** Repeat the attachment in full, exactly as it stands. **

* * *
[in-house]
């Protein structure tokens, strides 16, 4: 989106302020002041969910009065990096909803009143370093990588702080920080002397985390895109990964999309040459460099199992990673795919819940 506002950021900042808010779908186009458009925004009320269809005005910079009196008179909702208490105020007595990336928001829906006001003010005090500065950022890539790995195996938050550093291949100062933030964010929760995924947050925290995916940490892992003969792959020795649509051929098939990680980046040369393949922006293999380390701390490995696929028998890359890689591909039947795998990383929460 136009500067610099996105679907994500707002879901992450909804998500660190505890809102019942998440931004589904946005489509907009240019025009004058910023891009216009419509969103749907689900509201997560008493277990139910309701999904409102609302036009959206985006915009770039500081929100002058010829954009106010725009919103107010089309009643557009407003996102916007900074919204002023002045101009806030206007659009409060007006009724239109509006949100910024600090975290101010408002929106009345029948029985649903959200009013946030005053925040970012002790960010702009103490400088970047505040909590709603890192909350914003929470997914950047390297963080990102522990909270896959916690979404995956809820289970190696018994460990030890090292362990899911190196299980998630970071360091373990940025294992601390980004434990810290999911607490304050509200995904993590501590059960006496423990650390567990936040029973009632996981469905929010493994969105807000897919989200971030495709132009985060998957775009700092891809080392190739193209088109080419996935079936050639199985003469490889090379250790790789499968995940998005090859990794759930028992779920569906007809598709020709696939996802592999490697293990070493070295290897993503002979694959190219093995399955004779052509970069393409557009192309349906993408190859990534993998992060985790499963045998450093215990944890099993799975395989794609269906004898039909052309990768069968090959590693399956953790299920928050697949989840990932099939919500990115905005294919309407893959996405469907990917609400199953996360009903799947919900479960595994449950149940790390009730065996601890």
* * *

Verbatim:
[in-house]
């Protein structure tokens, strides 16, 4: 989106302020002041969910009065990096909803009143370093990588702080920080002397985390895109990964999309040459460099199992990673795919819940 506002950021900042808010779908186009458009925004009320269809005005910079009196008179909702208490105020007595990336928001829906006001003010005090500065950022890539790995195996938050550093291949100062933030964010929760995924947050925290995916940490892992003969792959020795649509051929098939990680980046040369393949922006293999380390701390490995696929028998890359890689591909039947795998990383929460 136009500067610099996105679907994500707002879901992450909804998500660190505890809102019942998440931004589904946005489509907009240019025009004058910023891009216009419509969103749907689900509201997560008493277990139910309701999904409102609302036009959206985006915009770039500081929100002058010829954009106010725009919103107010089309009643557009407003996102916007900074919204002023002045101009806030206007659009409060007006009724239109509006949100910024600090975290101010408002929106009345029948029985649903959200009013946030005053925040970012002790960010702009103490400088970047505040909590709603890192909350914003929470997914950047390297963080990102522990909270896959916690979404995956809820289970190696018994460990030890090292362990899911190196299980998630970071360091373990940025294992601390980004434990810290999911607490304050509200995904993590501590059960006496423990650390567990936040029973009632996981469905929010493994969105807000897919989200971030495709132009985060998957775009700092891809080392190739193209088109080419996935079936050639199985003469490889090379250790790789499968995940998005090859990794759930028992779920569906007809598709020709696939996802592999490697293990070493070295290897993503002979694959190219093995399955004779052509970069393409557009192309349906993408190859990534993998992060985790499963045998450093215990944890099993799975395989794609269906004898039909052309990768069968090959590693399956953790299920928050697949989840990932099939919500990115905005294919309407893959996405469907990917609400199953996360009903799947919900479960595994449950149940790390009730065996601890």